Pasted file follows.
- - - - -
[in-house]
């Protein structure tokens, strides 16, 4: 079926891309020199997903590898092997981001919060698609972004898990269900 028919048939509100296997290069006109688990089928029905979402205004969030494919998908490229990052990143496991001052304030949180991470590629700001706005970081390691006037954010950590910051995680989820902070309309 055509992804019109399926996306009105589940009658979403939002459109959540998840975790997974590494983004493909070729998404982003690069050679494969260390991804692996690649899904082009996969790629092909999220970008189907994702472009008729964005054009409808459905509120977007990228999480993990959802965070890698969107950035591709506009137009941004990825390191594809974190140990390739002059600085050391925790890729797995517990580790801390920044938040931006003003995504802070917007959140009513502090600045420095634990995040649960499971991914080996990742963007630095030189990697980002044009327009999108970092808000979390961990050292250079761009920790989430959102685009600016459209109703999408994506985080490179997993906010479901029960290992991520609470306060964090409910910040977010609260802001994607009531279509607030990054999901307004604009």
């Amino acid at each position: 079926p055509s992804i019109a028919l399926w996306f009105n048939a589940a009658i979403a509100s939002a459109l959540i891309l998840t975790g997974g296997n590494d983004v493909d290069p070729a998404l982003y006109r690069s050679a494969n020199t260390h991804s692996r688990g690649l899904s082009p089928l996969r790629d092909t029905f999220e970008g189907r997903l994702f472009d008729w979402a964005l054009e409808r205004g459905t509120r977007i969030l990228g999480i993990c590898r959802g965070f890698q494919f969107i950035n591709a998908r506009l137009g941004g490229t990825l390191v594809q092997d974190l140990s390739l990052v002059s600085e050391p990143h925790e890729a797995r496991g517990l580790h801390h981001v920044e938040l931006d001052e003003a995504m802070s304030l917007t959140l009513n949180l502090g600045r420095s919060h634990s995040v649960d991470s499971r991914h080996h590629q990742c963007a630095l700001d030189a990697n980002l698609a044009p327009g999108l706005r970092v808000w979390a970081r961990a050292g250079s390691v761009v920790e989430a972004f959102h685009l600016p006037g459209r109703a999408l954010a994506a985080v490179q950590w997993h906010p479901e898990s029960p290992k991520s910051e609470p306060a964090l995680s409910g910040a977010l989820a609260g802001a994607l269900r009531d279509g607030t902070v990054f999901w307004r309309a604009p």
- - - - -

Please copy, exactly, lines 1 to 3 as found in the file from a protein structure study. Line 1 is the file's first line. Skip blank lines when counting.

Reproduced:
[in-house]
């Protein structure tokens, strides 16, 4: 079926891309020199997903590898092997981001919060698609972004898990269900 028919048939509100296997290069006109688990089928029905979402205004969030494919998908490229990052990143496991001052304030949180991470590629700001706005970081390691006037954010950590910051995680989820902070309309 055509992804019109399926996306009105589940009658979403939002459109959540998840975790997974590494983004493909070729998404982003690069050679494969260390991804692996690649899904082009996969790629092909999220970008189907994702472009008729964005054009409808459905509120977007990228999480993990959802965070890698969107950035591709506009137009941004990825390191594809974190140990390739002059600085050391925790890729797995517990580790801390920044938040931006003003995504802070917007959140009513502090600045420095634990995040649960499971991914080996990742963007630095030189990697980002044009327009999108970092808000979390961990050292250079761009920790989430959102685009600016459209109703999408994506985080490179997993906010479901029960290992991520609470306060964090409910910040977010609260802001994607009531279509607030990054999901307004604009």
């Amino acid at each position: 079926p055509s992804i019109a028919l399926w996306f009105n048939a589940a009658i979403a509100s939002a459109l959540i891309l998840t975790g997974g296997n590494d983004v493909d290069p070729a998404l982003y006109r690069s050679a494969n020199t260390h991804s692996r688990g690649l899904s082009p089928l996969r790629d092909t029905f999220e970008g189907r997903l994702f472009d008729w979402a964005l054009e409808r205004g459905t509120r977007i969030l990228g999480i993990c590898r959802g965070f890698q494919f969107i950035n591709a998908r506009l137009g941004g490229t990825l390191v594809q092997d974190l140990s390739l990052v002059s600085e050391p990143h925790e890729a797995r496991g517990l580790h801390h981001v920044e938040l931006d001052e003003a995504m802070s304030l917007t959140l009513n949180l502090g600045r420095s919060h634990s995040v649960d991470s499971r991914h080996h590629q990742c963007a630095l700001d030189a990697n980002l698609a044009p327009g999108l706005r970092v808000w979390a970081r961990a050292g250079s390691v761009v920790e989430a972004f959102h685009l600016p006037g459209r109703a999408l954010a994506a985080v490179q950590w997993h906010p479901e898990s029960p290992k991520s910051e609470p306060a964090l995680s409910g910040a977010l989820a609260g802001a994607l269900r009531d279509g607030t902070v990054f999901w307004r309309a604009p």